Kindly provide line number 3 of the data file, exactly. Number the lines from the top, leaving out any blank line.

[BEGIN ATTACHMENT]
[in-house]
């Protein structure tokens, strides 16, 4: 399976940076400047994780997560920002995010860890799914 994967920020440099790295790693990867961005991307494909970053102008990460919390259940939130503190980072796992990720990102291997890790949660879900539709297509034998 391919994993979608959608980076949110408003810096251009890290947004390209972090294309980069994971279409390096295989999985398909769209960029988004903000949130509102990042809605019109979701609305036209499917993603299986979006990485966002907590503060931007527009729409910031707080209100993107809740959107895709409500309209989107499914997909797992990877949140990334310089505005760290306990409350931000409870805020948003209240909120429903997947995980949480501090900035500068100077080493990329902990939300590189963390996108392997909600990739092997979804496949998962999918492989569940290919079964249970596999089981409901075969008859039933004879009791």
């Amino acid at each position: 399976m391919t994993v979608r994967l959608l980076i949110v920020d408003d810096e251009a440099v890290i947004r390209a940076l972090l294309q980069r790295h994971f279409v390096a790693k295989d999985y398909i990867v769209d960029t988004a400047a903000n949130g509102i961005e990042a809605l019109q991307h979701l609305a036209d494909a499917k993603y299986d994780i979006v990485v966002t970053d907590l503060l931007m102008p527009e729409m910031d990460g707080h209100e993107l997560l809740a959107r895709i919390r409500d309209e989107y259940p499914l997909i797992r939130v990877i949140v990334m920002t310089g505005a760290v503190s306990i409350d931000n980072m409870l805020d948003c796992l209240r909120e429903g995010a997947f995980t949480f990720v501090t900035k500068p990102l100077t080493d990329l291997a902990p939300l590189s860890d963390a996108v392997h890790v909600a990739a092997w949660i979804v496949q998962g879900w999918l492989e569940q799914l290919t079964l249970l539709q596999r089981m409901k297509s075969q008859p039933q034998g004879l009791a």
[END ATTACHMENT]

């Amino acid at each position: 399976m391919t994993v979608r994967l959608l980076i949110v920020d408003d810096e251009a440099v890290i947004r390209a940076l972090l294309q980069r790295h994971f279409v390096a790693k295989d999985y398909i990867v769209d960029t988004a400047a903000n949130g509102i961005e990042a809605l019109q991307h979701l609305a036209d494909a499917k993603y299986d994780i979006v990485v966002t970053d907590l503060l931007m102008p527009e729409m910031d990460g707080h209100e993107l997560l809740a959107r895709i919390r409500d309209e989107y259940p499914l997909i797992r939130v990877i949140v990334m920002t310089g505005a760290v503190s306990i409350d931000n980072m409870l805020d948003c796992l209240r909120e429903g995010a997947f995980t949480f990720v501090t900035k500068p990102l100077t080493d990329l291997a902990p939300l590189s860890d963390a996108v392997h890790v909600a990739a092997w949660i979804v496949q998962g879900w999918l492989e569940q799914l290919t079964l249970l539709q596999r089981m409901k297509s075969q008859p039933q034998g004879l009791a």